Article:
So those are the five possible decreases. Here's how you do them on the purl side:
  • LCR: p3tog or sl 2 purlwise-p1-p2sso.
  • RCL: sssp tbl. Or p3tog tbl, if you don't mind twisted stitches and are a loose enough knitter to be able to do it.
  • C**: I don't think I've ever actually done this one. I'd suggest: slip 2 as if to SSK, insert left needle through both stitches from right to left (this is sort of like slipping as to k2tog), then remove right needle and p3tog. This produces CLR, incidentally, not CRL. If I find a better way to do this, I'll let you know.
  • LRC: Slip 1 purlwise. Work SSP tbl (or p2tog tbl). Pass slipped stitch over. This is a bit slower than the right-side version, but not by too overly much.
  • RLC: If possible, don't. If you want the effect of a left-slanting decrease, use RCL. (See, here's what Walker was thinking of.) If you want the effect of a centered, inverted-V decrease, use LRC. Deciding which is a judgement call that has to be made in every pattern, so it's kind of hard to put in a nice neat table of decreases.

    If you must do RLC, you can borrow the moves from LRC for the right side: SSP tbl, slip the just-created stitch to left needle purlwise, pass next stitch over, slip back to right needle, again purlwise. This will, sadly, twist the last stitch, which is the one that ends up on top and is most visible5.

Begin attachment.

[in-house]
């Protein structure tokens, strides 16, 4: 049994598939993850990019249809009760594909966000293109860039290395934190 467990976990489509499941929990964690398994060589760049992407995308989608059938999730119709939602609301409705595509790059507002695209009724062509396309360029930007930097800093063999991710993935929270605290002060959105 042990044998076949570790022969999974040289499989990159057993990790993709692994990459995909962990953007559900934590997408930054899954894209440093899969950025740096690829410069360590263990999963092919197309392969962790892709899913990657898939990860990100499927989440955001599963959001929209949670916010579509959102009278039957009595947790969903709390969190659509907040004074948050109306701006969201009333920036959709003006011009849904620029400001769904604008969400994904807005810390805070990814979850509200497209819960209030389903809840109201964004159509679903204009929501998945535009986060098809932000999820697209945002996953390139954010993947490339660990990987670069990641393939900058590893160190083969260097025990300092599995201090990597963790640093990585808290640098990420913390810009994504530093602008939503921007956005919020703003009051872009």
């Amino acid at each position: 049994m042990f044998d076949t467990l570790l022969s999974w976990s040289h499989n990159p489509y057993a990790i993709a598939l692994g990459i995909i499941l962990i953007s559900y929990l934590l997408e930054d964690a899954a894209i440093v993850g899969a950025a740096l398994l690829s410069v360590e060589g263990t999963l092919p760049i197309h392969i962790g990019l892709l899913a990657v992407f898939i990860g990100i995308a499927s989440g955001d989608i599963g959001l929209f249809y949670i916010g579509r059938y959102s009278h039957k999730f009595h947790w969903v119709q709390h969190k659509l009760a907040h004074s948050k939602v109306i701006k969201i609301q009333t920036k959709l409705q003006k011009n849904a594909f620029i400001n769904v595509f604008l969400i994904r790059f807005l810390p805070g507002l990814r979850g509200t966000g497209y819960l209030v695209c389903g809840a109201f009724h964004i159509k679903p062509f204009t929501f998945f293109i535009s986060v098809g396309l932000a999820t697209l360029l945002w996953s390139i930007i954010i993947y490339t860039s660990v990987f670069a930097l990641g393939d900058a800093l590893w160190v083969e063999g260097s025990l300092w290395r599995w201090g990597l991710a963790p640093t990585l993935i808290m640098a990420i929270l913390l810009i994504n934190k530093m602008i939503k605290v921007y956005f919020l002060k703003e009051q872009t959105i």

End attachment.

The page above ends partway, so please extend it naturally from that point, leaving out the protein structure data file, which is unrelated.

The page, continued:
There are also larger decreases out there-for example, the ones used to close off cables in closed-loop cabling. I'm not going to go into those, because they tend to be explained wherever they come up.
¹ Unless you're left-handed or you knit Combined. If you knit Combined, working decreases on the right (knit) side is harder because all the stitches are set up facing the wrong way. However, working on the decreases from the wrong side is exactly as I've described here.

If you're left-handed, then note that the moves I describe to produce a left-slanting decrease will produce a right-slanting decrease for you. How you integrate this into your own patterns, I leave to your judgement.

² If you don't know what an SSK is, go to or and find out. It's kind of hard to explain, and a lot of this won't make sense if you can't do it.

Tags: information, lace